When Being an American Meant Being an American

"Beat those commie bastards."

These were the inspirational words of Herb Brooks, coach of the United States 1980 gold medal men's ice hockey team, as he prepared his troop of young athletes to go into battle against the Soviet Union.

Beat those commie bastards. 

Can you imagine an American coach saying such a thing at the 2012 London Olympics?  Can you imagine USA men's basketball coach Mike Krzyzewski -- Coach K. -- kneeling down in a huddle at mid-court during a pivotal game against China and telling Labron James, Kobe Bryant, Kevin Durant, and the rest of his players, Beat those commie bastards?

Not very likely.  If Coach K. uttered such a phrase (which would be out of character), you can bet it would draw quizzical looks from his players.  What's a commie bastard?  The phrase might even offend some of his assistant coaches, who've grown up in a politically correct environment rooted in cultural pluralism (socialism).

America is a very different place from what it was in 1980, when a group of no-name college players captivated the hearts and minds of the nation and beat the USSR in one of the most important sporting events of the 20th century.  Back in the early1980s, it was okay to feel good about your country.  It was okay to cheer and wave the flag and publicly speak out against the evil of communism.  The Cold War and the threat of impending nuclear annihilation had a way of bringing Americans together -- Republicans and Democrats, Southerners and Northerners, New Englanders and Californians.  (In 1984, Ronald Reagan won an amazing 49 states.)

Watching replays of the 1980 "Miracle on Ice" is like an exercise in time travel; viewers are teleported back to an America that actually resembled the glorious place the Founding Fathers had in mind when they wrote the United States Constitution.  The 1980s was a time when America had a national identity, and when being an American meant embracing this identity.  It was a time when Bruce Springsteen's song "Born in the USA" was on everyone's lips (although the lyrics are ironically anti-American), when The Cosby Show was #1 on television.  It was the last great period of assimilation before the divisive roots of cultural pluralism (again, socialism) began to firmly take hold.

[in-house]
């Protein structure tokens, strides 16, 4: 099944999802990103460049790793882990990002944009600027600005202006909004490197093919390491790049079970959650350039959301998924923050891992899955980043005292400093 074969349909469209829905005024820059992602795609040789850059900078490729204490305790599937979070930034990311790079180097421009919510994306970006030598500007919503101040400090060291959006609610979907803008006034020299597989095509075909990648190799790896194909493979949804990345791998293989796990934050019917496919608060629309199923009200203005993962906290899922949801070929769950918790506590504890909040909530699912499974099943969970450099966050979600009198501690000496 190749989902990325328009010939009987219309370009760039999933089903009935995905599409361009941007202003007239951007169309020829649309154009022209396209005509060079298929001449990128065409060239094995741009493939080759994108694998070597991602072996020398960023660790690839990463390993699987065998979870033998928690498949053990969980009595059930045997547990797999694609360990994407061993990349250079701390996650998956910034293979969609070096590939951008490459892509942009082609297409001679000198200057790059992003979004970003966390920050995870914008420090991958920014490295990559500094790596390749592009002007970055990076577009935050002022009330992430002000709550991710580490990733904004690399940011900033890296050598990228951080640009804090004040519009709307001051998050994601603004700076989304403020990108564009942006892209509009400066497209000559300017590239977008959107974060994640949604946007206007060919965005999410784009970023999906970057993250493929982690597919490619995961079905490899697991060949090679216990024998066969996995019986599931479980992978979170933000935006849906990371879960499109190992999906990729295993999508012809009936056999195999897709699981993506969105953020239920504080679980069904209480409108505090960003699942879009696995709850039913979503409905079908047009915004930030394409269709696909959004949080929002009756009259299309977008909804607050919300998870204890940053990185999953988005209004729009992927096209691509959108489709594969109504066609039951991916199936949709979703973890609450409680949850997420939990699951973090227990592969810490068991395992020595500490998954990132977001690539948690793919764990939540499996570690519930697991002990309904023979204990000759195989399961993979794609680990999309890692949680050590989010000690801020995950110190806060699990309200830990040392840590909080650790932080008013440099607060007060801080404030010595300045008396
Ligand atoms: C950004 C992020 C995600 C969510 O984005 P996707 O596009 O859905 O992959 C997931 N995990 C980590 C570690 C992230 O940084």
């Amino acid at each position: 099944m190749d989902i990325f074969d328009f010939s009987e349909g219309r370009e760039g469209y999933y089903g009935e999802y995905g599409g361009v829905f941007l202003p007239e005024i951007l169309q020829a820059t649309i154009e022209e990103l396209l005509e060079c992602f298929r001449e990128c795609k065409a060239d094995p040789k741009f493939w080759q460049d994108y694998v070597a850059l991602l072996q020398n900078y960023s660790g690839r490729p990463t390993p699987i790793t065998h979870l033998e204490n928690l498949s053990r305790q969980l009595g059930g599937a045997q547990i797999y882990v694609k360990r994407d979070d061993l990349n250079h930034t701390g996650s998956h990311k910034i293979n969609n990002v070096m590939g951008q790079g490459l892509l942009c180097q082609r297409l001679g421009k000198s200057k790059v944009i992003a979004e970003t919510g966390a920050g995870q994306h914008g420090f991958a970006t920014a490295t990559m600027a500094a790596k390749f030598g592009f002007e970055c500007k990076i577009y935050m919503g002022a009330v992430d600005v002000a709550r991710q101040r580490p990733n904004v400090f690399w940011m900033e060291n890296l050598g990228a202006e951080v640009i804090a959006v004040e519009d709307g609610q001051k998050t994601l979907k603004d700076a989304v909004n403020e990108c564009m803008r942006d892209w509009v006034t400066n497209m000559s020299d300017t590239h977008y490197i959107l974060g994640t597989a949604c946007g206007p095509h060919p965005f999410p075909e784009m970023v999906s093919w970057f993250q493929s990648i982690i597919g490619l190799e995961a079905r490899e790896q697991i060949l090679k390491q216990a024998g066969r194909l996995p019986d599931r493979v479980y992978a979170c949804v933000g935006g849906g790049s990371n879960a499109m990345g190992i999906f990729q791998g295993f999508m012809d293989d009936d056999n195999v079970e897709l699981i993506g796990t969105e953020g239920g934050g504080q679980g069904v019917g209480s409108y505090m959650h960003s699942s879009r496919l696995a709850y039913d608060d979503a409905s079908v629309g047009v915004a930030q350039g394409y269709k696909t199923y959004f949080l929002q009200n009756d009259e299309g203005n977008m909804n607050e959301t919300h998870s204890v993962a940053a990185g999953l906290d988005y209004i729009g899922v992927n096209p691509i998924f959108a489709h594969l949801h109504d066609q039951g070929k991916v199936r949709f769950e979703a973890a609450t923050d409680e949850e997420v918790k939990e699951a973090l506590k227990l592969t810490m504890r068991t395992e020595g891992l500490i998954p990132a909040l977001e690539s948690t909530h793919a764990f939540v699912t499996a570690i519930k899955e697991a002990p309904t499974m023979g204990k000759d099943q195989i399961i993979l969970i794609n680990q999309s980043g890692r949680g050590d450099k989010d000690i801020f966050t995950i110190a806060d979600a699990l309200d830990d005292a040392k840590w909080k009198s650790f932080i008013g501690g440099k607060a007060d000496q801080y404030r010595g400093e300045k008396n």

To be an American meant to embrace freedom and rail against the threat of communism, because communism always ends the same way: total economic collapse followed by people standing in bread lines under crushing government oppression (aka the former Soviet Union).  It meant supporting free enterprise -- standing up for personal responsibility and individual achievement.  It meant knowing that man is just a peon in the grand design of the universe, that there exists a higher power with infinitely more wisdom, and that it doesn't matter what you call this higher power (Jesus, Allah, Mother Nature, etc.) so long as you have enough respect for this mysterious life force that you don't presume to be bigger than it. 

Being an American meant leading the world in space exploration (not hitchhiking with the Russians in order to explore the solar system).  Being an American meant leading the world in education, medicine, and technology; it meant having a strong military to defend the world against tyrannical dictators; it meant standing strong with Israel and defending her right to exist; it meant fostering an entrepreneurial spirit and having the guts to engage in competition and take risks; it meant taking pride in having a job and making an honest living; it meant feeling embarrassed about being on food stamps and welfare and about having your first baby out of wedlock at age 15.            

Being American meant speaking English; America's language debate ended 200 years ago, when Ben Franklin's idea to make French the official language crashed and burned.  Being an American meant getting married (to the opposite sex) and raising a responsible, law-abiding family.  Being an American meant being a true American citizen, not an unlawful alien who's been given amnesty by an elitist president pandering for votes.

Being an American meant saying, with pride, Beat those commie bastards, for America once was the antithesis of big government and suffocating communist ideologies.

Not anymore.  Being an American has a whole new meaning.  It means apologizing to other countries and people, apologizing for being successful and being bullied into feeling guilty about achievement.  Sorry I worked hard my whole life and built a successful business and make so much money.  Being an American means accepting the notion that our great country is "broken," that it is oppressive and unfair and needs to be fundamentally transformed.  Being an American means dissent, resistance, and civil disobedience.  It means airing grievances by defecating on cop cars.

Being an American means loathing white, married, heterosexual, Judeo-Christian, English-speaking, family-oriented people, who are legal residents of the United States, because they are "privileged" and the root of all evil.  Being an American means teaching our children that corporations and Wall Street are also the root of all evil.  Being an American means that standing up for being an American is impolite, imperialistic, and a wrongful display of supremacy -- much like a white person standing up for being white.

This summer, there will be no call for our athletes to "beat those commie bastards."

Listen closely: I think I hear Herb Brooks rolling over in his grave.  

Christopher Paslay is a frequent contributor to the Philadelphia Inquirer and the author of The Village Proposal.  His blog, "Chalk and Talk," is at http://chalkandtalk.wordpress.com.